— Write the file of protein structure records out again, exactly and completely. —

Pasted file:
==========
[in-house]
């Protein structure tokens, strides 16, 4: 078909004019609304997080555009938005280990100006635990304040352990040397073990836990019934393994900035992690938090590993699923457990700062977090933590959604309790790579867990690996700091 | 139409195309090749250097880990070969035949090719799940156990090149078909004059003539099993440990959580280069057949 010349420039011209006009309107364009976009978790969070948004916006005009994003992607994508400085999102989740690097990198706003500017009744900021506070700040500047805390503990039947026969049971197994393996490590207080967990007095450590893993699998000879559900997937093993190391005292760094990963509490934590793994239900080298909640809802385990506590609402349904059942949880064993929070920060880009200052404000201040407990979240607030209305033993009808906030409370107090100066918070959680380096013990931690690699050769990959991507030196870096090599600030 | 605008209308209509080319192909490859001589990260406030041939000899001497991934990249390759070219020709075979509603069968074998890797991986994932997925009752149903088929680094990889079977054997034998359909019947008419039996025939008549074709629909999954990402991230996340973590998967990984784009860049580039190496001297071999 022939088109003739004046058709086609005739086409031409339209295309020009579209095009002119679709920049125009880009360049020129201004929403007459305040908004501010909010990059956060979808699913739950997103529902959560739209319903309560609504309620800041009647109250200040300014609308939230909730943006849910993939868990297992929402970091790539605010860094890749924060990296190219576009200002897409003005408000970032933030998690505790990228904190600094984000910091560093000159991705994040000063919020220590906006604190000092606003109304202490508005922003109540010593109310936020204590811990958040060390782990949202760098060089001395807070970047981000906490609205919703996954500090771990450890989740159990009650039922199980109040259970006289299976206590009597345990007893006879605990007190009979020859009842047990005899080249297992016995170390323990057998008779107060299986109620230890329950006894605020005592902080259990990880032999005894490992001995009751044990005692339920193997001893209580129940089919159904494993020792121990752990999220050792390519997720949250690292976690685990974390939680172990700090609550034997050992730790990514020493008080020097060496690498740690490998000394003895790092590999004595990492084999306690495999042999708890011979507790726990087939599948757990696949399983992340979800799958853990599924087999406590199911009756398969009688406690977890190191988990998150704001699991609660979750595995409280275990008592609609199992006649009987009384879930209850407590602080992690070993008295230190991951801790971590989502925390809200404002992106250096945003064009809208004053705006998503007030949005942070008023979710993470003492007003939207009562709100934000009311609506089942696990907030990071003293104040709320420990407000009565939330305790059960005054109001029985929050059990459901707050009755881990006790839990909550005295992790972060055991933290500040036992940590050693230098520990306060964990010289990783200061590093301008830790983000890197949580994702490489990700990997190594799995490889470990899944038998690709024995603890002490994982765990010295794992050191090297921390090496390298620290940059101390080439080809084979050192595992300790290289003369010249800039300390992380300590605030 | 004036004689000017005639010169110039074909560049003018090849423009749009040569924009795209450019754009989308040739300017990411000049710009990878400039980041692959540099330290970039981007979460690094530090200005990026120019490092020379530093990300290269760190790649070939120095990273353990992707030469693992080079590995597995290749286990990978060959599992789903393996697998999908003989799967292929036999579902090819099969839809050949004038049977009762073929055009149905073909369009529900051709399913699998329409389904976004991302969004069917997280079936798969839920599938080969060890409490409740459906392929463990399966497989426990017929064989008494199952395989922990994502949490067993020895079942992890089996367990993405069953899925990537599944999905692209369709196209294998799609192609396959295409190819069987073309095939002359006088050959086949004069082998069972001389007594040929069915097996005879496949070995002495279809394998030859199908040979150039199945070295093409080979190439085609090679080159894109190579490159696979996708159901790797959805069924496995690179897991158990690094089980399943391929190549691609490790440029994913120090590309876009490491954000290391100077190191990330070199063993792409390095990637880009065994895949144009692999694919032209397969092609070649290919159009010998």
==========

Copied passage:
[in-house]
């Protein structure tokens, strides 16, 4: 078909004019609304997080555009938005280990100006635990304040352990040397073990836990019934393994900035992690938090590993699923457990700062977090933590959604309790790579867990690996700091 | 139409195309090749250097880990070969035949090719799940156990090149078909004059003539099993440990959580280069057949 010349420039011209006009309107364009976009978790969070948004916006005009994003992607994508400085999102989740690097990198706003500017009744900021506070700040500047805390503990039947026969049971197994393996490590207080967990007095450590893993699998000879559900997937093993190391005292760094990963509490934590793994239900080298909640809802385990506590609402349904059942949880064993929070920060880009200052404000201040407990979240607030209305033993009808906030409370107090100066918070959680380096013990931690690699050769990959991507030196870096090599600030 | 605008209308209509080319192909490859001589990260406030041939000899001497991934990249390759070219020709075979509603069968074998890797991986994932997925009752149903088929680094990889079977054997034998359909019947008419039996025939008549074709629909999954990402991230996340973590998967990984784009860049580039190496001297071999 022939088109003739004046058709086609005739086409031409339209295309020009579209095009002119679709920049125009880009360049020129201004929403007459305040908004501010909010990059956060979808699913739950997103529902959560739209319903309560609504309620800041009647109250200040300014609308939230909730943006849910993939868990297992929402970091790539605010860094890749924060990296190219576009200002897409003005408000970032933030998690505790990228904190600094984000910091560093000159991705994040000063919020220590906006604190000092606003109304202490508005922003109540010593109310936020204590811990958040060390782990949202760098060089001395807070970047981000906490609205919703996954500090771990450890989740159990009650039922199980109040259970006289299976206590009597345990007893006879605990007190009979020859009842047990005899080249297992016995170390323990057998008779107060299986109620230890329950006894605020005592902080259990990880032999005894490992001995009751044990005692339920193997001893209580129940089919159904494993020792121990752990999220050792390519997720949250690292976690685990974390939680172990700090609550034997050992730790990514020493008080020097060496690498740690490998000394003895790092590999004595990492084999306690495999042999708890011979507790726990087939599948757990696949399983992340979800799958853990599924087999406590199911009756398969009688406690977890190191988990998150704001699991609660979750595995409280275990008592609609199992006649009987009384879930209850407590602080992690070993008295230190991951801790971590989502925390809200404002992106250096945003064009809208004053705006998503007030949005942070008023979710993470003492007003939207009562709100934000009311609506089942696990907030990071003293104040709320420990407000009565939330305790059960005054109001029985929050059990459901707050009755881990006790839990909550005295992790972060055991933290500040036992940590050693230098520990306060964990010289990783200061590093301008830790983000890197949580994702490489990700990997190594799995490889470990899944038998690709024995603890002490994982765990010295794992050191090297921390090496390298620290940059101390080439080809084979050192595992300790290289003369010249800039300390992380300590605030 | 004036004689000017005639010169110039074909560049003018090849423009749009040569924009795209450019754009989308040739300017990411000049710009990878400039980041692959540099330290970039981007979460690094530090200005990026120019490092020379530093990300290269760190790649070939120095990273353990992707030469693992080079590995597995290749286990990978060959599992789903393996697998999908003989799967292929036999579902090819099969839809050949004038049977009762073929055009149905073909369009529900051709399913699998329409389904976004991302969004069917997280079936798969839920599938080969060890409490409740459906392929463990399966497989426990017929064989008494199952395989922990994502949490067993020895079942992890089996367990993405069953899925990537599944999905692209369709196209294998799609192609396959295409190819069987073309095939002359006088050959086949004069082998069972001389007594040929069915097996005879496949070995002495279809394998030859199908040979150039199945070295093409080979190439085609090679080159894109190579490159696979996708159901790797959805069924496995690179897991158990690094089980399943391929190549691609490790440029994913120090590309876009490491954000290391100077190191990330070199063993792409390095990637880009065994895949144009692999694919032209397969092609070649290919159009010998």